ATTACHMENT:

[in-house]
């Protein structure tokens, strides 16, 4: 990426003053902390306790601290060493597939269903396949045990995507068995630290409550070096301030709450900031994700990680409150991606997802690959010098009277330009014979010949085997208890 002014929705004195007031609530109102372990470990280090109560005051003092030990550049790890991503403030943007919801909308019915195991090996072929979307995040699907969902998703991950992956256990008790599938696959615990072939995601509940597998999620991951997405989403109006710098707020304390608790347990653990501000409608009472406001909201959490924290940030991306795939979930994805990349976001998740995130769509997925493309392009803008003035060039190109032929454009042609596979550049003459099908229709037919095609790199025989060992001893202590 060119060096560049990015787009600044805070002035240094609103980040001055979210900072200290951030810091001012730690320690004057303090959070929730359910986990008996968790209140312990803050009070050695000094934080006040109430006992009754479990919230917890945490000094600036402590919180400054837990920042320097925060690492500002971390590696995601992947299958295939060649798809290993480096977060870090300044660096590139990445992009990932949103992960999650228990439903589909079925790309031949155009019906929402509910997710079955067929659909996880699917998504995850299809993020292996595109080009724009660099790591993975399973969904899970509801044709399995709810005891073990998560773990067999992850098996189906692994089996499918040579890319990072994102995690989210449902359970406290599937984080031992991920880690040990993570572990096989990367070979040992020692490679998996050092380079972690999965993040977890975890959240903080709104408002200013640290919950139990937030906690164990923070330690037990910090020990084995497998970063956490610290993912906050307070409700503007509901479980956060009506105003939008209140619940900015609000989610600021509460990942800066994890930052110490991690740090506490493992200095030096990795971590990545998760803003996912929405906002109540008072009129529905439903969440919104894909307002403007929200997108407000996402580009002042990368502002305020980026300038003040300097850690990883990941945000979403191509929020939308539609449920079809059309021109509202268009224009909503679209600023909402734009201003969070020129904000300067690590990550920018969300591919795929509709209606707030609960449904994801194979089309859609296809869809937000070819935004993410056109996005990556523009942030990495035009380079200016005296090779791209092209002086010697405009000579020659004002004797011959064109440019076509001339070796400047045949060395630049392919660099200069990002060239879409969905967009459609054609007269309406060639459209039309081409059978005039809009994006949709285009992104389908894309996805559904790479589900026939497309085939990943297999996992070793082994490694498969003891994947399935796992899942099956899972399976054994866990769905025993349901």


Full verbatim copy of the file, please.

[in-house]
């Protein structure tokens, strides 16, 4: 990426003053902390306790601290060493597939269903396949045990995507068995630290409550070096301030709450900031994700990680409150991606997802690959010098009277330009014979010949085997208890 002014929705004195007031609530109102372990470990280090109560005051003092030990550049790890991503403030943007919801909308019915195991090996072929979307995040699907969902998703991950992956256990008790599938696959615990072939995601509940597998999620991951997405989403109006710098707020304390608790347990653990501000409608009472406001909201959490924290940030991306795939979930994805990349976001998740995130769509997925493309392009803008003035060039190109032929454009042609596979550049003459099908229709037919095609790199025989060992001893202590 060119060096560049990015787009600044805070002035240094609103980040001055979210900072200290951030810091001012730690320690004057303090959070929730359910986990008996968790209140312990803050009070050695000094934080006040109430006992009754479990919230917890945490000094600036402590919180400054837990920042320097925060690492500002971390590696995601992947299958295939060649798809290993480096977060870090300044660096590139990445992009990932949103992960999650228990439903589909079925790309031949155009019906929402509910997710079955067929659909996880699917998504995850299809993020292996595109080009724009660099790591993975399973969904899970509801044709399995709810005891073990998560773990067999992850098996189906692994089996499918040579890319990072994102995690989210449902359970406290599937984080031992991920880690040990993570572990096989990367070979040992020692490679998996050092380079972690999965993040977890975890959240903080709104408002200013640290919950139990937030906690164990923070330690037990910090020990084995497998970063956490610290993912906050307070409700503007509901479980956060009506105003939008209140619940900015609000989610600021509460990942800066994890930052110490991690740090506490493992200095030096990795971590990545998760803003996912929405906002109540008072009129529905439903969440919104894909307002403007929200997108407000996402580009002042990368502002305020980026300038003040300097850690990883990941945000979403191509929020939308539609449920079809059309021109509202268009224009909503679209600023909402734009201003969070020129904000300067690590990550920018969300591919795929509709209606707030609960449904994801194979089309859609296809869809937000070819935004993410056109996005990556523009942030990495035009380079200016005296090779791209092209002086010697405009000579020659004002004797011959064109440019076509001339070796400047045949060395630049392919660099200069990002060239879409969905967009459609054609007269309406060639459209039309081409059978005039809009994006949709285009992104389908894309996805559904790479589900026939497309085939990943297999996992070793082994490694498969003891994947399935796992899942099956899972399976054994866990769905025993349901």